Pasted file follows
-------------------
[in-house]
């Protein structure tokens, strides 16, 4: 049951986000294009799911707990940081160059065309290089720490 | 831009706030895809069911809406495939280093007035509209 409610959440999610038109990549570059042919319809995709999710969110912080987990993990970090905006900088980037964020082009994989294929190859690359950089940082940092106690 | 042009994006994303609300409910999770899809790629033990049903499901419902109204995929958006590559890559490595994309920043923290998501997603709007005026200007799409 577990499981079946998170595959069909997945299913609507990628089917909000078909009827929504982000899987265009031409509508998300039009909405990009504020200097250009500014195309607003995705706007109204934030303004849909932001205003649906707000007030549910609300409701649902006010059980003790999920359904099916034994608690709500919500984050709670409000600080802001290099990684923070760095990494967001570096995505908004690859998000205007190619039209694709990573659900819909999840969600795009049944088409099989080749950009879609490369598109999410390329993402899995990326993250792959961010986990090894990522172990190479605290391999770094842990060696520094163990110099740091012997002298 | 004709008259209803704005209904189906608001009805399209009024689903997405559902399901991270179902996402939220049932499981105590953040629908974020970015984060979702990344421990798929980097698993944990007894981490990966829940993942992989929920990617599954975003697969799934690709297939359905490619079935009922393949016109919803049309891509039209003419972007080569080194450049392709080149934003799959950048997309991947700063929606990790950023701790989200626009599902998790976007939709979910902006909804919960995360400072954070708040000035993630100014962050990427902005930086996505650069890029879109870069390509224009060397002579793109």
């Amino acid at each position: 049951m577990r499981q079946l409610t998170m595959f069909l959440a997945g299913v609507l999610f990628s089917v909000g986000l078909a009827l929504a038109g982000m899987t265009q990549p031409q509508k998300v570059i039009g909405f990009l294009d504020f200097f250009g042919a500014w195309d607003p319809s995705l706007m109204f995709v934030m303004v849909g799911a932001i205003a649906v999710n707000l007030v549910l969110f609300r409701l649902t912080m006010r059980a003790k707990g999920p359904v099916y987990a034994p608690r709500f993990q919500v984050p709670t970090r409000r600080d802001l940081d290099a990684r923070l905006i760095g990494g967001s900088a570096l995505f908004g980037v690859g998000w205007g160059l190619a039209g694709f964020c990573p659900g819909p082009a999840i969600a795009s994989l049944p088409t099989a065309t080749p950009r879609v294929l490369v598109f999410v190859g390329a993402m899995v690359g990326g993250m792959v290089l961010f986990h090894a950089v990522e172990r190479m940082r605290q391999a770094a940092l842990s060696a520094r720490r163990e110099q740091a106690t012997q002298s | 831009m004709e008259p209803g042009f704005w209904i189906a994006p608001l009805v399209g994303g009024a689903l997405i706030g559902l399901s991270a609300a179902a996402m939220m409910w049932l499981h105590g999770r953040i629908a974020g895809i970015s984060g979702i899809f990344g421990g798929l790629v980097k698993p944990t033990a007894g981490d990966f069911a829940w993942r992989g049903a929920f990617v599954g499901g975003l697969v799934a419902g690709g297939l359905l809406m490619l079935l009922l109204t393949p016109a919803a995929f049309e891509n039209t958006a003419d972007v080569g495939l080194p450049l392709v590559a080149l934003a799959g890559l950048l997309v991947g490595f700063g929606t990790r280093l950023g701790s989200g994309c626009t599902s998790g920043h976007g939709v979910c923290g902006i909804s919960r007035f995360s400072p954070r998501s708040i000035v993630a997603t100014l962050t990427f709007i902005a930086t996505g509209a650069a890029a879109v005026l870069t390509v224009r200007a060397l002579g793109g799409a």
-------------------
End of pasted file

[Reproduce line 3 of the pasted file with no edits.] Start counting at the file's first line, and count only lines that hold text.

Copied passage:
């Amino acid at each position: 049951m577990r499981q079946l409610t998170m595959f069909l959440a997945g299913v609507l999610f990628s089917v909000g986000l078909a009827l929504a038109g982000m899987t265009q990549p031409q509508k998300v570059i039009g909405f990009l294009d504020f200097f250009g042919a500014w195309d607003p319809s995705l706007m109204f995709v934030m303004v849909g799911a932001i205003a649906v999710n707000l007030v549910l969110f609300r409701l649902t912080m006010r059980a003790k707990g999920p359904v099916y987990a034994p608690r709500f993990q919500v984050p709670t970090r409000r600080d802001l940081d290099a990684r923070l905006i760095g990494g967001s900088a570096l995505f908004g980037v690859g998000w205007g160059l190619a039209g694709f964020c990573p659900g819909p082009a999840i969600a795009s994989l049944p088409t099989a065309t080749p950009r879609v294929l490369v598109f999410v190859g390329a993402m899995v690359g990326g993250m792959v290089l961010f986990h090894a950089v990522e172990r190479m940082r605290q391999a770094a940092l842990s060696a520094r720490r163990e110099q740091a106690t012997q002298s | 831009m004709e008259p209803g042009f704005w209904i189906a994006p608001l009805v399209g994303g009024a689903l997405i706030g559902l399901s991270a609300a179902a996402m939220m409910w049932l499981h105590g999770r953040i629908a974020g895809i970015s984060g979702i899809f990344g421990g798929l790629v980097k698993p944990t033990a007894g981490d990966f069911a829940w993942r992989g049903a929920f990617v599954g499901g975003l697969v799934a419902g690709g297939l359905l809406m490619l079935l009922l109204t393949p016109a919803a995929f049309e891509n039209t958006a003419d972007v080569g495939l080194p450049l392709v590559a080149l934003a799959g890559l950048l997309v991947g490595f700063g929606t990790r280093l950023g701790s989200g994309c626009t599902s998790g920043h976007g939709v979910c923290g902006i909804s919960r007035f995360s400072p954070r998501s708040i000035v993630a997603t100014l962050t990427f709007i902005a930086t996505g509209a650069a890029a879109v005026l870069t390509v224009r200007a060397l002579g793109g799409a």